Jim Hu has a good post on some proposed new FDA rules for its advisory panel members. Some sort of changes have been coming for a while now - here's an op-ed that I wrote on the subject back in 2005. I argued that many of the best scientists and clinicians in a given field already work with the industry (which isn't such a bad thing when you think about it), and that restrictive requirements for serving on advisory panels could do more harm than good.
Well, here's the new proposal: the cutoff is $50,000 in the previous 12 months. At that or above, you won't be allowed on the panel. Between $1 (presumably) and $50,000, you can sit on the panel, but won't be allowed to vote. My guess is that that's going to have a pretty big impact if it goes through, and that we're going to see some very different committee rosters.
Or, of course, maybe we're going to see some new forms of relationships between drug companies and their consultants. That's what happens whenever efforts are made to regulate money in the political world, and it wouldn't surprise me a bit here. There are two ways to look at this: if you're suspicious of the FDA's motives (like, say, Rep. Maurice Hinchley of New York, who has a bill mandating these changes and more coming along), then you'll probably see the whole process as a form of organized bribery, wheel-greasing to get defective drugs past the regulatory authorities. Another way to look at it, though, is that outside experts have something that the drug companies need (expertise, and more importantly, expertise from another point of view than the one from inside the company), and that they're willing to pay for it. This may seem odd, but these consultants don't always tell us what we want to hear.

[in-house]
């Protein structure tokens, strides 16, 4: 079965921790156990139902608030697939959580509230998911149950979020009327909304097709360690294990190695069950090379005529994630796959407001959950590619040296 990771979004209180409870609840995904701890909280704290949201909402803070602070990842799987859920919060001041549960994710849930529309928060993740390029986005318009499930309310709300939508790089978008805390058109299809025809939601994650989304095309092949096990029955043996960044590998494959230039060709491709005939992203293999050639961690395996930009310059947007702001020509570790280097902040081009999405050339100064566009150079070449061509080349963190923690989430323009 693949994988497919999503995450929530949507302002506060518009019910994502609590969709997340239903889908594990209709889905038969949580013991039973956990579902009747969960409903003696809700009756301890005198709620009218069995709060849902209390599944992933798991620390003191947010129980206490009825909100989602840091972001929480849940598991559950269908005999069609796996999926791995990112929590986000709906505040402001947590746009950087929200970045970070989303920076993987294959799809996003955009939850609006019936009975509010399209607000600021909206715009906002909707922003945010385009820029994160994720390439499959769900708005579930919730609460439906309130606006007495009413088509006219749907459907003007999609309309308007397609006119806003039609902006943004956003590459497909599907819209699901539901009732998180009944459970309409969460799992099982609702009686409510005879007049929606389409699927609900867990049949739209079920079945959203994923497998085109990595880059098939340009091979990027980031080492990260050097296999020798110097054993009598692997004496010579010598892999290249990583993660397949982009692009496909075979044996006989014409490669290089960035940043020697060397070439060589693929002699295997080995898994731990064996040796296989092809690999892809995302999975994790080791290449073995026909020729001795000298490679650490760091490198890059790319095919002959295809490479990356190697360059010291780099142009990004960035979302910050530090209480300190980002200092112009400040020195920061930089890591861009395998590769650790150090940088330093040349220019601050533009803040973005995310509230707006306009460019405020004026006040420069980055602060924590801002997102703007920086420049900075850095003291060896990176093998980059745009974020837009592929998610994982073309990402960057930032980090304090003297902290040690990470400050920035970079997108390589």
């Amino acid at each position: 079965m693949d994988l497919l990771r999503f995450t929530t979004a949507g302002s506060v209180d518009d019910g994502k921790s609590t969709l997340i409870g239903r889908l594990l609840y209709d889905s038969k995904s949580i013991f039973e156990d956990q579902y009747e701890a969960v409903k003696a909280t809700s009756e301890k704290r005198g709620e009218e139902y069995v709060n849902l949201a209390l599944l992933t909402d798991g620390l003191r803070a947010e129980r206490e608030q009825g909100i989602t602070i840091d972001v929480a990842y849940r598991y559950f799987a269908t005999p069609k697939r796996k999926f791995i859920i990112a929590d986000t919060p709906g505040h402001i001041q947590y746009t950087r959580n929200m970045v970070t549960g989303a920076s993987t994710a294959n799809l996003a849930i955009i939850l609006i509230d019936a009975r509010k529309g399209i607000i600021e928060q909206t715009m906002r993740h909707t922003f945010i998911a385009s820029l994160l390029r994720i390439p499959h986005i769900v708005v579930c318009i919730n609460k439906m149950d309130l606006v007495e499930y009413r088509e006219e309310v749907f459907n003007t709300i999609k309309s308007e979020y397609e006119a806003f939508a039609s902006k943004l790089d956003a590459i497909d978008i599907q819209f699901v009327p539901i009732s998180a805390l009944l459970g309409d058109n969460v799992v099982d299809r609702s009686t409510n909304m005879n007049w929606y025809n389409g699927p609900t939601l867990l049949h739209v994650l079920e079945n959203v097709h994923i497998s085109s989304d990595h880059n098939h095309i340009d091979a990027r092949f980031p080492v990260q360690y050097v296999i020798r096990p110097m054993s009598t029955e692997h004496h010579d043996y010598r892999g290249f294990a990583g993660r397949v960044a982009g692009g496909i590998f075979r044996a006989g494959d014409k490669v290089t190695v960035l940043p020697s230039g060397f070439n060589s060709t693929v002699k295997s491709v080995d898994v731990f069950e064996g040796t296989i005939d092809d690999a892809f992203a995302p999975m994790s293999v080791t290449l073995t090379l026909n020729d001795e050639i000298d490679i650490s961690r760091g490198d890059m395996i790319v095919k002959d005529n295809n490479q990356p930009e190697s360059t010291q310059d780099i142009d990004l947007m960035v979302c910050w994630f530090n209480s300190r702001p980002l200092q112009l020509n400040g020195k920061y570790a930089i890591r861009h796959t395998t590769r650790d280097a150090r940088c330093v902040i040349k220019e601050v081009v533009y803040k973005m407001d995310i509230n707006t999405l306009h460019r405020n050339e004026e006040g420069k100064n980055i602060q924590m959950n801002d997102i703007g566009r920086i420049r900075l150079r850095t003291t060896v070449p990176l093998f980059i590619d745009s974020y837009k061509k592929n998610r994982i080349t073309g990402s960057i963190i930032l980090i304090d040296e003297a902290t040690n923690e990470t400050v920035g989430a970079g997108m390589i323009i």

The tough part is when a drug is on the edge of getting approved or not - it has some good points, some bad ones, and the decision could go either way. That's when suspicions are raised that an extra $50,000 here and there is what tipped things over to approval. I don't see that happening, myself (although readers are invited to submit counterexamples). Many approvals can be honestly argued either way, because these medical questions are inherently one big grey area.
The media reaction to this story is rather more toward the former point of view, though. The Washington Post's take on the story is that ". . .the new guidelines implicitly acknowledge what critics have long said -- that it is possible to find enough qualified experts who do not have ties to drug and device manufacturers." And Gardiner Harris in the New York Times gives one sentence to someone at the American Enterprise Institute, while leaving plenty of space for words from Rep. Hinchley and my own representative, Rosa DeLauro, both of whom are good places to go for "corporate poisoners" quotes.
Well, this is the first act of a rather long session of political theatre. There are 60 days of public comment on this proposal, then more wrangling comes along after that. Then there are the bills in the House, which if things go on long enough will get thrown into the next election cycle, and on it goes. It's worth watching, but be ready for a protracted show.